“Most smokers do not want to go to the doctor,” he said yesterday in a media briefing on facts about e-cigarettes initiated by the Malaysian Organisation of Vape Entity.

Alternative method: (from left) Boley and Dr Farsalinos listening to co-founder Heneage Mitchell (right) as he explains that Malaysians would still vape even if e-cigarettes are banned.

Alternative method: (from left) Boley and Dr Farsalinos listening to co-founder Heneage Mitchell (right) as he explains that Malaysians would still vape even if e-cigarettes are banned.

Instead, the e-cigarette was more acceptable to smokers to use it to reduce smoking, argued Dr Farsalinos, saying that it was 95% less harmful than cigarettes.

On Aug 13, Health Minister Datuk Seri Dr S. Subramaniam said the ministry was in discussions with various agencies and parties on the effects the various methods of smoking have on one’s health.

He urged the public to stop vaping until comprehensive findings on the risks were released.

John Boley, the co-founder of the consumer advocacy group pointed out that from 400 Malaysian smokers aged 18 and above surveyed online by Ipsos from June 3 to June 17, eight in 10 (82%) agreed that “e-cigarettes represent a positive alternative to today’s cigarettes”.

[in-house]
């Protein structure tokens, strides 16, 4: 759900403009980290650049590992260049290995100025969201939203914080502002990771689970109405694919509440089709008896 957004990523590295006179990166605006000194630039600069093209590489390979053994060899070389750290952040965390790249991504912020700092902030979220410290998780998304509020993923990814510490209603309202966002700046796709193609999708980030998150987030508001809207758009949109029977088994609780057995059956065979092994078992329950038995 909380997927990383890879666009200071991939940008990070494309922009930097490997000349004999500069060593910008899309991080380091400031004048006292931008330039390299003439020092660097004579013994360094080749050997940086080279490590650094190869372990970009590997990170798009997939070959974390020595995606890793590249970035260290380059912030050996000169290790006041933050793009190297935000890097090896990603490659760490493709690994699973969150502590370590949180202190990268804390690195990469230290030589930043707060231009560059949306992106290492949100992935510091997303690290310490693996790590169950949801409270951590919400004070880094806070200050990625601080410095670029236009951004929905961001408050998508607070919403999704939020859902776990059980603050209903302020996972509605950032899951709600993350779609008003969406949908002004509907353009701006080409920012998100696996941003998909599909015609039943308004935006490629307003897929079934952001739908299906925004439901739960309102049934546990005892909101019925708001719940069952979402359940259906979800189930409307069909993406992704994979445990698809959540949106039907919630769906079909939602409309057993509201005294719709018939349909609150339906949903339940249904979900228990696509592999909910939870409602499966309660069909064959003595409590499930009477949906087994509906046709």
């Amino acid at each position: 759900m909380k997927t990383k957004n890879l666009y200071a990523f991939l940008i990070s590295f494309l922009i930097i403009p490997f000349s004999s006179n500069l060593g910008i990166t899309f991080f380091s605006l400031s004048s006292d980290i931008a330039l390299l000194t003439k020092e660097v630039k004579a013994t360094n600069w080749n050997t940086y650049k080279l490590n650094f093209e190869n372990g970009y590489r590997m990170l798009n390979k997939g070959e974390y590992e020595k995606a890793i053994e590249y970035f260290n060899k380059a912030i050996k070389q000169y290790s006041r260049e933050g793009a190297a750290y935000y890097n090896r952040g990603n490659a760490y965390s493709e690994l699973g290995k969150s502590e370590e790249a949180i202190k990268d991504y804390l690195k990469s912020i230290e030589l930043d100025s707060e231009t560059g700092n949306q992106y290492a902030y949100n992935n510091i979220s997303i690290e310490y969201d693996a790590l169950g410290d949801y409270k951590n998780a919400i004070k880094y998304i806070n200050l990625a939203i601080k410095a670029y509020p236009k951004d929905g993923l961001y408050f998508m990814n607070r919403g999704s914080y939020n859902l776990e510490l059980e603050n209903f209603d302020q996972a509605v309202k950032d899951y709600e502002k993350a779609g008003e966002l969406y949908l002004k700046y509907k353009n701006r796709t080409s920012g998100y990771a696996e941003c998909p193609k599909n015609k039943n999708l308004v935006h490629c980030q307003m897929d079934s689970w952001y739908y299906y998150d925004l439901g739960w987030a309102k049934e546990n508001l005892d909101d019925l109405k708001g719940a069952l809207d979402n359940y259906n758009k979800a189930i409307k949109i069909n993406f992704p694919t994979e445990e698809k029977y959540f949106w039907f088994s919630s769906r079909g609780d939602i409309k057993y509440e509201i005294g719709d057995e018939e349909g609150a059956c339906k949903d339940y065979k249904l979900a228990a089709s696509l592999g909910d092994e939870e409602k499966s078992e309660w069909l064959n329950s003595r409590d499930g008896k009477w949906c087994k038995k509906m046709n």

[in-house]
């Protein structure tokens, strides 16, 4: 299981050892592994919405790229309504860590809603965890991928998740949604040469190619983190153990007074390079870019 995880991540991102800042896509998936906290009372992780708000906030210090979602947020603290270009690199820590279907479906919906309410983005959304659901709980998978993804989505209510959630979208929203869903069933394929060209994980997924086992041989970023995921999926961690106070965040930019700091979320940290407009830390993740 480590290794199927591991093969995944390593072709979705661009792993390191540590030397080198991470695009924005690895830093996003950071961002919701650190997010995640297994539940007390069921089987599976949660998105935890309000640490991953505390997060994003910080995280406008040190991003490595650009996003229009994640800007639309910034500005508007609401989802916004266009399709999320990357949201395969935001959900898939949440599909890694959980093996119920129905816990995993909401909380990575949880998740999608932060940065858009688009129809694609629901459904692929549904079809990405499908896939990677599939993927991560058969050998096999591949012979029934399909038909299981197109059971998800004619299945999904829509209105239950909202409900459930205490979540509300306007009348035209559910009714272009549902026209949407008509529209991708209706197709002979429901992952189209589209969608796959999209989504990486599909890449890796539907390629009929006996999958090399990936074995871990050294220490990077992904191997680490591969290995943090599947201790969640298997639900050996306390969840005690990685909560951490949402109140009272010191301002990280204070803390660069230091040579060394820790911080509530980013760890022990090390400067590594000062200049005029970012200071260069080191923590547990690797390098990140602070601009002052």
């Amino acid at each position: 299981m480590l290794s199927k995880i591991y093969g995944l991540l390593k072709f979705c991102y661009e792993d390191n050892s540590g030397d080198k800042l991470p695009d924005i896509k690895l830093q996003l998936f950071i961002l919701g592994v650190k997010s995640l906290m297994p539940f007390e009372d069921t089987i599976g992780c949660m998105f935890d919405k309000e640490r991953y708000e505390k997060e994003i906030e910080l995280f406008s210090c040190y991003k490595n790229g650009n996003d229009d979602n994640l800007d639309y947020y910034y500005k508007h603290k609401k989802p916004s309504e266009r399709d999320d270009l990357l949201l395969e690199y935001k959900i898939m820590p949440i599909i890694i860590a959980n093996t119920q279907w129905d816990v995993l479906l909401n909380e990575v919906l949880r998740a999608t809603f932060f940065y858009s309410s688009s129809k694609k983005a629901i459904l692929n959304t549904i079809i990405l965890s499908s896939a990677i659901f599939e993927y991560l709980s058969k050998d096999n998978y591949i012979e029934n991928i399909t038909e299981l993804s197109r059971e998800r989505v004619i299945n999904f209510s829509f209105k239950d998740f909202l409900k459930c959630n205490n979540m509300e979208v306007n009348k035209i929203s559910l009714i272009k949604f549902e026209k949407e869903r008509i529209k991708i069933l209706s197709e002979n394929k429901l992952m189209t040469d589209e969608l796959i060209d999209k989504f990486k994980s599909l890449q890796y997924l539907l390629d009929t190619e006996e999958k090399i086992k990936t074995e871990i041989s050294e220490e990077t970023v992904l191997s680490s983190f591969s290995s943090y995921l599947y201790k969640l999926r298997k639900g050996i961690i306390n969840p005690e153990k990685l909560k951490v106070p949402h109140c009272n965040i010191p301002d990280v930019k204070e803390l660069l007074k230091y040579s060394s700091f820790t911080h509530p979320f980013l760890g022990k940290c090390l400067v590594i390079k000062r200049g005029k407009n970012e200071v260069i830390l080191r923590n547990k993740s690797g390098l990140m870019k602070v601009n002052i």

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Trapped by haze – how long more?

Monday, September 28th, 2015

THE agony of being trapped in the all-enveloping haze, which should be more accurately called smog, continues with no end in sight.

It is no longer a transient irritation that can be “tolerated” because it will soon go away.

“The number of forest fires and land fires could rise until end-November,” according to a spokesman of Indonesia’s National Disaster Management Agency on Sept 23.